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Reformers must all pull together

INCORPORATION, new funding regimes and franchising have all played their part in college life in the past 10 years. They have been partly responsible for transforming further education colleges from being good neighbours into rampant rivals.

Collaboration, when it takes place, is superficial, and real partnerships are few and far between. The drive for growth money and the achievement of targets have caused many colleges to seek out and offer programmes in locations that would never have been dreamt of prior to incorporation.

Although very little of what has been created in the name of growth or franchising is devoid of justification, it has still brought us to a situation in which the total portfolio on offer in FE colleges is badly mis-shapen.

To correct this misshapen offer we have been invited to participate in a new vision for the sector. Success for All sets out the case for reform of FE and at the epicentre of the plans are the Strategic Area Reviews (Stars).

I have now managed to read Circular 0306 issued by the Learning and Skills Council in March. If you haven't read it yet, I suggest you do. In particular, it is essential reading for all lay college board members. It is "for information" but if the sector is to see this reform through within the timescales laid out in the circular, then I suggest to the LSC that it should be re-labelled "Read, learn and inwardly digest." Every college and every board will need to be involved in their respective strategic area review and they will need to understand and embrace Circular 0306.

In particular, I would draw attention to the sections that deal with "core values" and "core principles" of partnership. Successful change is achieved only when all parties affected by the changes are involved in the development of options and implementation.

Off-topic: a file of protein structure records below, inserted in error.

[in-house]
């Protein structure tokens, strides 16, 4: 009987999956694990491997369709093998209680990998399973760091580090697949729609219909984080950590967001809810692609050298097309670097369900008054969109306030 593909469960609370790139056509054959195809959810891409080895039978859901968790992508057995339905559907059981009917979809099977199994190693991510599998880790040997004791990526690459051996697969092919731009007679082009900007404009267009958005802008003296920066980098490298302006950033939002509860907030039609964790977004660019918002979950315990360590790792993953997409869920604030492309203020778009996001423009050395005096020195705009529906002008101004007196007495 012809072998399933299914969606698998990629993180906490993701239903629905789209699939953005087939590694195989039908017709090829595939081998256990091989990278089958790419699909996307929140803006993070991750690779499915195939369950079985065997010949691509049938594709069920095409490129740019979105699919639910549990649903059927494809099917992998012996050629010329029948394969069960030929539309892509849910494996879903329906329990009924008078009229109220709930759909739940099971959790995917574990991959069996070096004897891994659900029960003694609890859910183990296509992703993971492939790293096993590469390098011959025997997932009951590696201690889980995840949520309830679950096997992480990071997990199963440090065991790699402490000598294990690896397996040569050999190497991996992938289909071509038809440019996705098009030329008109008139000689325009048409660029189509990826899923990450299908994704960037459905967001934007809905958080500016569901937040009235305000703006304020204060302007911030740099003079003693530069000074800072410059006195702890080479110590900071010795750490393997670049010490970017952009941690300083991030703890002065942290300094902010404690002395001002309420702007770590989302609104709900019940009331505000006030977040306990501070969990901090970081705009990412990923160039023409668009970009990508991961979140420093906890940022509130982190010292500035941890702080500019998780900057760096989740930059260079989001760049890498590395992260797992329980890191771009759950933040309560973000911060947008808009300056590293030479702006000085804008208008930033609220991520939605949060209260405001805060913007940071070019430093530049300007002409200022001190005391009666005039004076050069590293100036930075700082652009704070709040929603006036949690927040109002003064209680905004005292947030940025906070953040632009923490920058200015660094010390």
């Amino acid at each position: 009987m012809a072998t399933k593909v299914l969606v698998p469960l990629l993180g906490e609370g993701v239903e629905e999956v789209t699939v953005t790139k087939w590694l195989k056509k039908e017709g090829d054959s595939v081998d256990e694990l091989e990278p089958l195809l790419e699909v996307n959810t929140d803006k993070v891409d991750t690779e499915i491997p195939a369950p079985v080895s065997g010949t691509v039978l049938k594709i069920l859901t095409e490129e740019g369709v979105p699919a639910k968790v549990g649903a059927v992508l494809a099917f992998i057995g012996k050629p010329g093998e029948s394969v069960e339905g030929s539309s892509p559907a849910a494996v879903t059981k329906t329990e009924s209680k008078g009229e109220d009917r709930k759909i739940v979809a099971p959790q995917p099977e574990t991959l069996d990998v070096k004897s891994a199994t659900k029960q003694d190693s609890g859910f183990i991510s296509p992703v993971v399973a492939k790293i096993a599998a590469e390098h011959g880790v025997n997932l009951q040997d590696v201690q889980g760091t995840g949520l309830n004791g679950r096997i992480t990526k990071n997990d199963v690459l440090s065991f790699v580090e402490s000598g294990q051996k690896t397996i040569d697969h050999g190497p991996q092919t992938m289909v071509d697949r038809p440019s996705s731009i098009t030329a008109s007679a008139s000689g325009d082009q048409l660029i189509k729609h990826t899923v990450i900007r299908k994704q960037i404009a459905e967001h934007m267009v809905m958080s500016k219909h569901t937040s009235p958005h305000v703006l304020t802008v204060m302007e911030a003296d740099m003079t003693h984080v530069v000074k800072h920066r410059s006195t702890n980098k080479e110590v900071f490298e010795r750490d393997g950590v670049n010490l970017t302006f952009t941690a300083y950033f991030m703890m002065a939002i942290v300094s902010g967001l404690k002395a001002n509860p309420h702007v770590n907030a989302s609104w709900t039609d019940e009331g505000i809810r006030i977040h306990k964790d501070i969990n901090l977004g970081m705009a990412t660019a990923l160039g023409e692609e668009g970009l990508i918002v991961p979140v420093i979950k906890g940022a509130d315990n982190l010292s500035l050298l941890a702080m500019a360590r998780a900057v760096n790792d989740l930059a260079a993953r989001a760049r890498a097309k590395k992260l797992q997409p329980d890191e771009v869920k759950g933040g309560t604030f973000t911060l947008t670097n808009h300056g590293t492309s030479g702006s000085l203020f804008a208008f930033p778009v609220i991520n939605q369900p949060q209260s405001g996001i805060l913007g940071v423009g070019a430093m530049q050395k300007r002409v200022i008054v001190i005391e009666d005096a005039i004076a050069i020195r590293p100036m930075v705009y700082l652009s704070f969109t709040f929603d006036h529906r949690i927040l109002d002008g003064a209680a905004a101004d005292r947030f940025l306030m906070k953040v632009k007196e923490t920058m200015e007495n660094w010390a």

However, I am sceptical about the prospect of all the college principals and boards in a region sitting down and reaching agreement on what is best for the learner and how best to deliver.

So who will take ultimate responsibility for making the decisions and for driving the plans through to delivery? Of course, it can only be the local LSC, which will have to mastermind the strategic area review in its region.

Circular 0306 says the local LSC will "lead Stars and will ensure that the process is effectively managed, stakeholders are engaged and that the timetable is met and outputs are achieved".

Yet what authority does it have? Is it going to come knocking on the door of my college and tell me that having considered all the facts, and the opinions of my competitors (sorry, neighbouring colleges) that we must stop delivering courses in construction next year and withdraw from the outreach centre four miles away, or perhaps even merge with the college seven miles distant? You can imagine the reaction of the board to that menu of reform.

Of course, we would be happy if such a message were to be delivered to a college nearby that was a bit of a thorn in our side. That would be fine and would get our total support. But I doubt that the LSC could exert such direct authority over any college; nor indeed would it want to see the plans delivered in such an autocratic way. So just how are we all going to get this sorted within a reasonable timescale and in a workable manner?

The answer is in Circular 0306 and the first of the core principles:

"Know, trust and value each other." They are easy words to utter but difficult to live by, given the potential outcomes and their impact on our institutions and people. But if this is to be true reform and not just tinkering, some difficult decisions will have to be taken and supported by college boards.

There will be a big temptation to rush into the process of restructuring and moving provision from one provider to another. I would prefer to see a short period at the beginning devoted to getting the local LSC and the providers sitting around the table to discuss how they will work together and the values that will underpin the process.

This will provide the opportunity to create the required climate of collaboration and trust between all the parties that will pave the way for the best possible outcomes for each region. Failure to do this will make the LSC task much harder and raise the prospect of false starts and prolonged negotiation.

David Kissman is chair of governors at Broxtowe College, Nottingham

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